The BINARY number 4 in an 8-bit number is 00000100, or HEX 04

The BINARY number 4 in a 16-bit number is 0000000000000100
(In HEXADECIMAL, this is 00 04)

This would be interpreted as the character for 00, followed by the character 04, neither of which is printable. I think 00 might show as
a smiley face in a text editor..

The ASCII (Printed) number 69 would be represented as the character 6, followed by the character 9. Therefore (as hex, two bytes 36 39) it would be

0011 0110 0011 1001

As a single binary number, this would be 13881. Nothing like 69 at all!


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Subject: RE: Tech: converting binary data to ASCII
From: Paul Burke
Date: 30 Oct 08 - 10:57 AM

this would be 13881. Nothing like 69 at all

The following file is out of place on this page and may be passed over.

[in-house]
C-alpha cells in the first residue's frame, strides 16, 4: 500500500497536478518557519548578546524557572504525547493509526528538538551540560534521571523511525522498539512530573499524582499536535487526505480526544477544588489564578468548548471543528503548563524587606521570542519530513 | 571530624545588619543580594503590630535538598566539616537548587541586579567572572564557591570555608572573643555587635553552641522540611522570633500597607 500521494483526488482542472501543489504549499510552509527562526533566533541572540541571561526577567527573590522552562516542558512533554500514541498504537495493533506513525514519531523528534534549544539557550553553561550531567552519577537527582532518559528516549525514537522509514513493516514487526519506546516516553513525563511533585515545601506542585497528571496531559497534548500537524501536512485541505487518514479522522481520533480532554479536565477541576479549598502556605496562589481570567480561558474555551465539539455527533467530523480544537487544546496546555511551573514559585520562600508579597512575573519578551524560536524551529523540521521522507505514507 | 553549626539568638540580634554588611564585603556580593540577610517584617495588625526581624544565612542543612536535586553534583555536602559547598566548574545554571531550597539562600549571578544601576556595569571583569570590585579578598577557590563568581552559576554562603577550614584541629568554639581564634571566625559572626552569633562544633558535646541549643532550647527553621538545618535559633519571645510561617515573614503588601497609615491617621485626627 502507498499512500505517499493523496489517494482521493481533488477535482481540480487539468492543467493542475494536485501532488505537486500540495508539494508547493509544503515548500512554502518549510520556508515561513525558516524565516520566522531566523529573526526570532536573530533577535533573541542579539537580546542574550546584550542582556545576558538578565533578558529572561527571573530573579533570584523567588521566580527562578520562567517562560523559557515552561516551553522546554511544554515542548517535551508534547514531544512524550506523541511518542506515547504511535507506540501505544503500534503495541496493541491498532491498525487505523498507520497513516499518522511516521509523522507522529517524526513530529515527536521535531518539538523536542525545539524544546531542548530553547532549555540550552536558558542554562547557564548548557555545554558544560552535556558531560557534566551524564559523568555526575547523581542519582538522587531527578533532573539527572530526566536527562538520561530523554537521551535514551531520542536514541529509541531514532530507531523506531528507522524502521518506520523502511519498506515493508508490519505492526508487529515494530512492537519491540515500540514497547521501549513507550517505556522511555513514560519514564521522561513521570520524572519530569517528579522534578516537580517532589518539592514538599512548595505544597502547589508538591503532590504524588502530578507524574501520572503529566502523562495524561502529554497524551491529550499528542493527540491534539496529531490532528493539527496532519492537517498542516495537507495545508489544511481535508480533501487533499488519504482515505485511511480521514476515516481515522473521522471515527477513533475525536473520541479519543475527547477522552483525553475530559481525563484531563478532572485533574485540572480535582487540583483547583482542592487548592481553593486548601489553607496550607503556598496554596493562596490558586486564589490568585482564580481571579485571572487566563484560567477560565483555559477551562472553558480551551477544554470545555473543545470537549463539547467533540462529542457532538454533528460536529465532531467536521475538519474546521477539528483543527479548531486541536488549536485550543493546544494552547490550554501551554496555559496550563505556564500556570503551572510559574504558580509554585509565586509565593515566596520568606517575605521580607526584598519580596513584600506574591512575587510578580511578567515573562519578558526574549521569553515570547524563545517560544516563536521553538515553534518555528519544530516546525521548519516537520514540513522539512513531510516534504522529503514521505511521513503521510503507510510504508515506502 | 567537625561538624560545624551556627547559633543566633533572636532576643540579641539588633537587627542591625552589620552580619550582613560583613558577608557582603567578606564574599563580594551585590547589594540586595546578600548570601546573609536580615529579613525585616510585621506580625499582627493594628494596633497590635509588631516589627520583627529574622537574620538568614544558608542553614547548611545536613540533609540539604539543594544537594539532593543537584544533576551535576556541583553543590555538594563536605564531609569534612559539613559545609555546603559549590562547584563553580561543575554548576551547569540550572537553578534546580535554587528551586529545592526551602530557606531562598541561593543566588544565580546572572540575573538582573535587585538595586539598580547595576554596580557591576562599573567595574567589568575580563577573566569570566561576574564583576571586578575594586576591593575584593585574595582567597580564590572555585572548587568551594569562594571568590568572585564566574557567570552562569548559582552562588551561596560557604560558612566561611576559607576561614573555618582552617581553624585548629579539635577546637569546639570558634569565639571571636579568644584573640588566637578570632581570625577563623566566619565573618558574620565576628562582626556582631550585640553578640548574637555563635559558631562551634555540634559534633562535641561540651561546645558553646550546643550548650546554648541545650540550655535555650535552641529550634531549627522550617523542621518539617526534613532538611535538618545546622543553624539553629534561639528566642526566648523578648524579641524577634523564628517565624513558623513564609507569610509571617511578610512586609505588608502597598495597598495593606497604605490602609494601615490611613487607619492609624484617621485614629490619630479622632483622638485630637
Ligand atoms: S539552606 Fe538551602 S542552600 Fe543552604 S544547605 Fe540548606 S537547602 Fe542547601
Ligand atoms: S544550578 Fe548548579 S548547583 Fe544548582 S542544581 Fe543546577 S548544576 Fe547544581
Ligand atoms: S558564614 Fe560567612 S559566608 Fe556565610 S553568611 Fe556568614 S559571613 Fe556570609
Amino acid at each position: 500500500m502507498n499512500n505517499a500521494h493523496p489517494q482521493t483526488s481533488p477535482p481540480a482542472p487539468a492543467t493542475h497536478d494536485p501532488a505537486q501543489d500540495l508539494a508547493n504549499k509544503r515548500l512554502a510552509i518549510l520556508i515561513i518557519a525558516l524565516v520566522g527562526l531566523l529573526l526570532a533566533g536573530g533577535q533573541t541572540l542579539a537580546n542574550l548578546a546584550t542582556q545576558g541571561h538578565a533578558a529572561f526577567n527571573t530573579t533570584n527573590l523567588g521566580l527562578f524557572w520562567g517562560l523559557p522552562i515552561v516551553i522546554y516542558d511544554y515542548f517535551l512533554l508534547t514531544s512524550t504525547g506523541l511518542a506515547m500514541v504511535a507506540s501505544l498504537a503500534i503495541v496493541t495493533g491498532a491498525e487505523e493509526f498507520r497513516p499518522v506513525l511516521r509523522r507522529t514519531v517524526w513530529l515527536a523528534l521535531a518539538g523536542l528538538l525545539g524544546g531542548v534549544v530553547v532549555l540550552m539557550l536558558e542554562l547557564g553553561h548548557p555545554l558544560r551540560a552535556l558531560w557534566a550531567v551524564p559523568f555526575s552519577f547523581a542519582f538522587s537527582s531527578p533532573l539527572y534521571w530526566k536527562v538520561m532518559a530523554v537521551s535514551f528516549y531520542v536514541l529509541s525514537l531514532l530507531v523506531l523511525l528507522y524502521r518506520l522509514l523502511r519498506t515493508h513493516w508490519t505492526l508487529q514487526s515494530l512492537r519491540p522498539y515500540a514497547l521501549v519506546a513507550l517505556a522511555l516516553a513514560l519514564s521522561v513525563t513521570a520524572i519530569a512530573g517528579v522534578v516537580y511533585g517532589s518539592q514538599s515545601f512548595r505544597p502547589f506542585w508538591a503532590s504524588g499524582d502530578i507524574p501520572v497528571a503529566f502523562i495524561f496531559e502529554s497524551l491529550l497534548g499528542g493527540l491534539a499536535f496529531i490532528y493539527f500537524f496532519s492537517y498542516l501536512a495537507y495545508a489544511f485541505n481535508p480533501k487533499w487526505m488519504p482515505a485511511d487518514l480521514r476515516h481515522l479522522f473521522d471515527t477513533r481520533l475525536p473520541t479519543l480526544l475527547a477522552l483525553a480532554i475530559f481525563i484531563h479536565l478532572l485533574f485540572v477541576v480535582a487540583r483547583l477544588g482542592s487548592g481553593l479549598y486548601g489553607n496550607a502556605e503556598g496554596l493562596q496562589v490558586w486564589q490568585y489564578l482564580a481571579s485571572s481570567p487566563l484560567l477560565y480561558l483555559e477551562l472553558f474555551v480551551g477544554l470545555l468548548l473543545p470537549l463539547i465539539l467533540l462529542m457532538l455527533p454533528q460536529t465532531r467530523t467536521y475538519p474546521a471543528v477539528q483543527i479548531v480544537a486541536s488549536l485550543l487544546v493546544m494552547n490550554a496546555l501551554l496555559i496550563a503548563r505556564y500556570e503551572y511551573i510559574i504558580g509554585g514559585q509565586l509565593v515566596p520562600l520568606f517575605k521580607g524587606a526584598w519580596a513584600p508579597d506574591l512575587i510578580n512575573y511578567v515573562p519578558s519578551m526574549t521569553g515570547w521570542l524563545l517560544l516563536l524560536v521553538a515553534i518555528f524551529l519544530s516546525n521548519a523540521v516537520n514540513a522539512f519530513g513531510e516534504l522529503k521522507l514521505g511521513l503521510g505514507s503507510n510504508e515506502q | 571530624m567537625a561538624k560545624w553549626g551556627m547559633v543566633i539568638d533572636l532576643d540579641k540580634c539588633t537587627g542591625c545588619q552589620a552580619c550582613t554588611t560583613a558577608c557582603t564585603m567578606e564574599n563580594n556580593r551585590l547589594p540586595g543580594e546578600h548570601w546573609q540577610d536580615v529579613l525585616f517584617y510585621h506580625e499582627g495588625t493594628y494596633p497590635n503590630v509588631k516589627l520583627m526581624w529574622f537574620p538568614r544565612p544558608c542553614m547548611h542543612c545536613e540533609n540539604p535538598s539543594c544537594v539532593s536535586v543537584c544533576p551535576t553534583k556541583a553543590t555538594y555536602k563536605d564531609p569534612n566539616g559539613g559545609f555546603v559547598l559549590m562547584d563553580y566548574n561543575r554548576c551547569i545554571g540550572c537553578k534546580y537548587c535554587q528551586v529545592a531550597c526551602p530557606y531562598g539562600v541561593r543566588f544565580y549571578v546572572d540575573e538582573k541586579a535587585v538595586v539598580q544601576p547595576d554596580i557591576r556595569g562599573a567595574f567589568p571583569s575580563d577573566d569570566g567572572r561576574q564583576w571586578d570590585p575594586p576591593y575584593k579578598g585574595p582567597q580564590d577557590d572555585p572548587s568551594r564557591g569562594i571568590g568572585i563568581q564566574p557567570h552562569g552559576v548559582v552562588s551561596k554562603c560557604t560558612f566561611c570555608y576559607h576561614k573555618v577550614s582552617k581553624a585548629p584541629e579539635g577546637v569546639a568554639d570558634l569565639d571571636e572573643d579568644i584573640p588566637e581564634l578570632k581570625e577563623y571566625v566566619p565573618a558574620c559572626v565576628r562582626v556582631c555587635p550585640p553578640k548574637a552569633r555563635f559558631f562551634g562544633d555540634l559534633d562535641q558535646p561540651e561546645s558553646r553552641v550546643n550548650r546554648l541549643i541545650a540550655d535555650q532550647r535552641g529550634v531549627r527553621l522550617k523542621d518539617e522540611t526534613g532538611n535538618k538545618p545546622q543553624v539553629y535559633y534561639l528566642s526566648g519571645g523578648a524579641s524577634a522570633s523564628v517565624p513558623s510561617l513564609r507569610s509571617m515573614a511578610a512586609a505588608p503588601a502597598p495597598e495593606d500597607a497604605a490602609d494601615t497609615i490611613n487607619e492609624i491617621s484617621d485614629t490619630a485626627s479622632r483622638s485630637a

Have you ever tried 13881?


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Subject: RE: Tech: converting binary data to ASCII
From: pavane
Date: 30 Oct 08 - 11:01 AM

Yes, but the noodles were burnt.


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Subject: RE: Tech: converting binary data to ASCII
From: GUEST
Date: 30 Oct 08 - 11:31 AM

Forget the conversion, find a tool which will deal with the binary data for you. I came across this free software

http://www.datamaster2003.com/

for a sound measurement project, never used it but is looks like it will do the trick. As well as universal drivers to grab data from the serial port it has lots of analytical tools to then use on the data.


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Subject: RE: Tech: converting binary data to ASCII
From: GUEST
Date: 30 Oct 08 - 11:36 AM

Another idea, grab the data into Audacity

http://audacity-extra.wiki.sourceforge.net/mod-actel-fusion


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Subject: RE: Tech: converting binary data to ASCII
From: Simon G
Date: 30 Oct 08 - 11:37 AM

Whoops, How did I end up a guest, the last two were from me.